Ouya CEO Julie Uhrman recently spoke with The Verge about her company's recently released Android driven alternative to traditional consoles. The console's less than auspicious debut was touched upon, though she tried to stay as positive as possible, noting that it takes time to lay the same groundwork that established players have already done, which took them decades.
Uhrman also notes that monetization is "so far better than we expected" and that 27% of of wonders have paid for the game. But that also means 73% of Ouya owners have yet to purchase a single title.
Uhrman also believes that the numbers will grow as more people pick up the system. And as more developers flock towards the platform, "I believe that by the end of the year, we'll see a few developers telling us they've made more than a million dollars on Ouya."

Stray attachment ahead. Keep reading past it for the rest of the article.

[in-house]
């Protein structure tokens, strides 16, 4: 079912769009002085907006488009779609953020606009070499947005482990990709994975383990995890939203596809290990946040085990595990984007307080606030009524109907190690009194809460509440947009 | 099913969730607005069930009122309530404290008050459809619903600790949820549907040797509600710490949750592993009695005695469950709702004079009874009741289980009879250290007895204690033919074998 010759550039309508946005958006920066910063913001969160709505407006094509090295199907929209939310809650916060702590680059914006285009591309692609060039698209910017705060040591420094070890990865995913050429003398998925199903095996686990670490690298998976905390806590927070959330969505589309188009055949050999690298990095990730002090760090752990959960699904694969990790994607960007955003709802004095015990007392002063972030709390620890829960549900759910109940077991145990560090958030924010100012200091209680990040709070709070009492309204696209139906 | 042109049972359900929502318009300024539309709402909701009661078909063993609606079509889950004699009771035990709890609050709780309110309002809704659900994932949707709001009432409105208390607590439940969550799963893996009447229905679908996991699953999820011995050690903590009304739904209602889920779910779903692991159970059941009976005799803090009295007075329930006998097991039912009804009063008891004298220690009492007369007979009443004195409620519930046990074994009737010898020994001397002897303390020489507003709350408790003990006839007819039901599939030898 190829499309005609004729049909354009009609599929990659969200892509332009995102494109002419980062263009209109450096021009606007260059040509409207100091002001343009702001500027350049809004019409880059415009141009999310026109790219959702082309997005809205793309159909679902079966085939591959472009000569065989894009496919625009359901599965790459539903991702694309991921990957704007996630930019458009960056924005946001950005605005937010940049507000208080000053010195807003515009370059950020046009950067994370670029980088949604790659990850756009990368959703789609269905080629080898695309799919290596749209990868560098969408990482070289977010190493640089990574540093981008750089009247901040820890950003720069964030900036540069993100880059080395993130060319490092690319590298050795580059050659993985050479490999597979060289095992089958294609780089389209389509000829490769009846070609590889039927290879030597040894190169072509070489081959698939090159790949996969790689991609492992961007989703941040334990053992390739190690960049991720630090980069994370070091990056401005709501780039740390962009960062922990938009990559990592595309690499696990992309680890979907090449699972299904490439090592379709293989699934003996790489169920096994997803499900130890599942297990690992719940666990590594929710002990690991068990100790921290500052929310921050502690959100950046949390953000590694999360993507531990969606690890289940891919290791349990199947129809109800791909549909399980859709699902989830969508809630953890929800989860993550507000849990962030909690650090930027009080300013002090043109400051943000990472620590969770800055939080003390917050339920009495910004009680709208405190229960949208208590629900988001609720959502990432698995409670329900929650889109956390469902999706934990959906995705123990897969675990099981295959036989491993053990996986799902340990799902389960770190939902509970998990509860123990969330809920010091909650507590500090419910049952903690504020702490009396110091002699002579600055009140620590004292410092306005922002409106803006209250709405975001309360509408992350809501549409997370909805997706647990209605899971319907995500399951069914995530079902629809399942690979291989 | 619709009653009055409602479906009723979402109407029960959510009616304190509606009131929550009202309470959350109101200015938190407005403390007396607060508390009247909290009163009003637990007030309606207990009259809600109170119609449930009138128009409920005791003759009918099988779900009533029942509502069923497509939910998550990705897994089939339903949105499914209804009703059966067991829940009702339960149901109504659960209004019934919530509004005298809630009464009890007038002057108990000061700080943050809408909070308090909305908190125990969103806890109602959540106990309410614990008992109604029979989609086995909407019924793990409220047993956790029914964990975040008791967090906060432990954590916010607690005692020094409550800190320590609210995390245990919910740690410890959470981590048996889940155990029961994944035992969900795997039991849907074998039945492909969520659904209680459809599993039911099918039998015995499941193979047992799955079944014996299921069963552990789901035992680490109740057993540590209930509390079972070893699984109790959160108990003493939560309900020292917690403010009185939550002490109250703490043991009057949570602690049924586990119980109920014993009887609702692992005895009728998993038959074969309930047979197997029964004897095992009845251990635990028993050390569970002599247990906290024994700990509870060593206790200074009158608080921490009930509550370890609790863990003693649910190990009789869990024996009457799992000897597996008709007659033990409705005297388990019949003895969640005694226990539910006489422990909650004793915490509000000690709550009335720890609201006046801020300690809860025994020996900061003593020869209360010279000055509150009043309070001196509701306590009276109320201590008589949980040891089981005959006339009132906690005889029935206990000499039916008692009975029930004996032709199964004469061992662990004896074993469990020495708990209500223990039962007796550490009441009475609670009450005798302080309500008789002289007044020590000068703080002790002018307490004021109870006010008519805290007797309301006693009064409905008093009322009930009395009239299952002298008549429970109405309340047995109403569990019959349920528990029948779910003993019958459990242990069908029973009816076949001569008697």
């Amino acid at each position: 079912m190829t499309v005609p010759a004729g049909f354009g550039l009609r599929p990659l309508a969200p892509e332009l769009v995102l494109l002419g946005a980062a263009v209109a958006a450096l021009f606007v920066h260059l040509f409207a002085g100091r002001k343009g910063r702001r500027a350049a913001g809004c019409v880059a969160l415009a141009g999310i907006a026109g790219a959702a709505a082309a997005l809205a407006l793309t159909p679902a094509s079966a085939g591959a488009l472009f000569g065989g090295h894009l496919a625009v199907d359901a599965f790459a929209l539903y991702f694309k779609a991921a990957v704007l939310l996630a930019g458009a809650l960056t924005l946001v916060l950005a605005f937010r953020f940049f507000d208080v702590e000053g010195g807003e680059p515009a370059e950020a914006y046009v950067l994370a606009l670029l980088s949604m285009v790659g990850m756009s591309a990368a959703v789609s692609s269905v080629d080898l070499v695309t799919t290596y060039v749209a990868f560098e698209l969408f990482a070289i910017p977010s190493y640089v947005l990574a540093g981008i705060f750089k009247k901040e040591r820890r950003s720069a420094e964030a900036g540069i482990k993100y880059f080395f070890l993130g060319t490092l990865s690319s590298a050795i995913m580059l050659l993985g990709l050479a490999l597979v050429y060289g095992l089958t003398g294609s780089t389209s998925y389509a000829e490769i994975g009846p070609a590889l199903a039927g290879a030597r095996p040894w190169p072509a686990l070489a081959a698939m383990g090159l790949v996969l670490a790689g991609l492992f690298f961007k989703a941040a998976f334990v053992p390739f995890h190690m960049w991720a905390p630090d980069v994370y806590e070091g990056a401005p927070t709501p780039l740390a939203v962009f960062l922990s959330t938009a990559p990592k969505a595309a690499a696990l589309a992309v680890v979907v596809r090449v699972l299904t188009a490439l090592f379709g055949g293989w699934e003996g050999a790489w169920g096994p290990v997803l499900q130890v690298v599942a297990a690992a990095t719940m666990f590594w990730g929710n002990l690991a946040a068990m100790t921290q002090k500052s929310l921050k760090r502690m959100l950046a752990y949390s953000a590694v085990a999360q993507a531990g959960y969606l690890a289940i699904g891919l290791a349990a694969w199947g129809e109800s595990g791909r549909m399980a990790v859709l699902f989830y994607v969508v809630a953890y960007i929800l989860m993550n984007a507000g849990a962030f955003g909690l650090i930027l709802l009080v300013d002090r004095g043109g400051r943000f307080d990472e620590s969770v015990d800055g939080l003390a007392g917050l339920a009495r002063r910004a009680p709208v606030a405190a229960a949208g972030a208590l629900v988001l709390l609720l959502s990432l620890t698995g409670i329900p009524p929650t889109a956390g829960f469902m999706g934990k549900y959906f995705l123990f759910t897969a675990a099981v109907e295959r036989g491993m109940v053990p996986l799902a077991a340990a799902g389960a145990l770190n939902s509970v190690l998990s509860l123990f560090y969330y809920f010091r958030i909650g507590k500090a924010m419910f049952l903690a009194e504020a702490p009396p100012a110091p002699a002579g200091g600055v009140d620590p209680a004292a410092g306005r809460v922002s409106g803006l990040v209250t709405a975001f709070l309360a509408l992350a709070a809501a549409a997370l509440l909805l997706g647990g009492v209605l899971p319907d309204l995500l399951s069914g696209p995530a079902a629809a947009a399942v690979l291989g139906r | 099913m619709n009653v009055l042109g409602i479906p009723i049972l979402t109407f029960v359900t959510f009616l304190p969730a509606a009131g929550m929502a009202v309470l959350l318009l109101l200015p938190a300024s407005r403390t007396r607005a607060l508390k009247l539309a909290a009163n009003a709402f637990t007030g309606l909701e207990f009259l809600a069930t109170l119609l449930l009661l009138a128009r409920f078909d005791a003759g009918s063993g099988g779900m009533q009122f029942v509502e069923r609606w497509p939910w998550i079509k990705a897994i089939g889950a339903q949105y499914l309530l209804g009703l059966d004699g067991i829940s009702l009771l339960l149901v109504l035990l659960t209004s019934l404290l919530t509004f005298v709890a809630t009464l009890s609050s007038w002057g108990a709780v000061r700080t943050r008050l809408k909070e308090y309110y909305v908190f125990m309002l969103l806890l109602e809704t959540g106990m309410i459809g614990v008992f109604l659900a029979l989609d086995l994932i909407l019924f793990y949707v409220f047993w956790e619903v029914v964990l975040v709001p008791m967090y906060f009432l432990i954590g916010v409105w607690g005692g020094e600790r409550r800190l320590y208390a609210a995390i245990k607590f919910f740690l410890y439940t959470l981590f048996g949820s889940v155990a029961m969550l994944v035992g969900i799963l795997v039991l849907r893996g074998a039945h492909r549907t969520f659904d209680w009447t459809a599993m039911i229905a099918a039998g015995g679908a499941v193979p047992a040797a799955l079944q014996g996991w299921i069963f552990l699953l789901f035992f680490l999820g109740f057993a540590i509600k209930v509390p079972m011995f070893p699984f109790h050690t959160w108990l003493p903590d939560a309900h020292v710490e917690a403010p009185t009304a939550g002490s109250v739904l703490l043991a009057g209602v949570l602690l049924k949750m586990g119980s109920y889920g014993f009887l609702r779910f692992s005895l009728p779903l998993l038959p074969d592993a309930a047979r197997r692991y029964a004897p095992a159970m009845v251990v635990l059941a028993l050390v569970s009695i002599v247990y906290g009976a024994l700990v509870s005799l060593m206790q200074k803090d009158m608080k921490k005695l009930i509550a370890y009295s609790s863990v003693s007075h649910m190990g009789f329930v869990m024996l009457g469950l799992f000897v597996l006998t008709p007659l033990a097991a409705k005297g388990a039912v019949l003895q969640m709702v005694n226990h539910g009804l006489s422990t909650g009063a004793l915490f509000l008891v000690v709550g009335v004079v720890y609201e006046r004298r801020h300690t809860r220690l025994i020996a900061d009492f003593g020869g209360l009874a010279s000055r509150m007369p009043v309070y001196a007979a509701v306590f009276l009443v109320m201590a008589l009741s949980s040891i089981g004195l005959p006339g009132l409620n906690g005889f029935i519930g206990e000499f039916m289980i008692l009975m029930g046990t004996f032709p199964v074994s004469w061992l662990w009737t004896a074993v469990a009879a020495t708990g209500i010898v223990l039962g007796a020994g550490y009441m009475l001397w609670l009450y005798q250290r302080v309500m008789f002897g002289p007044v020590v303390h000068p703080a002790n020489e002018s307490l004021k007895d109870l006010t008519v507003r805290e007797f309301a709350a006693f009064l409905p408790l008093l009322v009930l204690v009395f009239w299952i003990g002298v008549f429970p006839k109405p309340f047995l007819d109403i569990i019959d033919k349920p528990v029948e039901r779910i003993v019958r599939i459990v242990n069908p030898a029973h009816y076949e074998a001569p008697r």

Still, for the time being, the fact that almost three quarters of the installed user base has yet to purchase a single game is not the best of numbers. And poor sales is an issue that has been established already. While a good number of offerings are indeed free, there are others who are trying to earn an honest buck theirs.
When the Ouya was unveiled, many were enticed by the ability to run emulators, to play classic arcade games on a television, with the benefit of not having to deal with computers or paying for them. A feature that Ouya didn't necessarily downplay.
It could be argued that such a strategy was okayed simply because it got the system into people's living rooms. But now that it's happened, what has been done to convince Ouya owners that there are new games out there to check out, some of which will require money to be spent?
Something that those who make the hardware and the software must collectively figure out if Ouya is to stick around.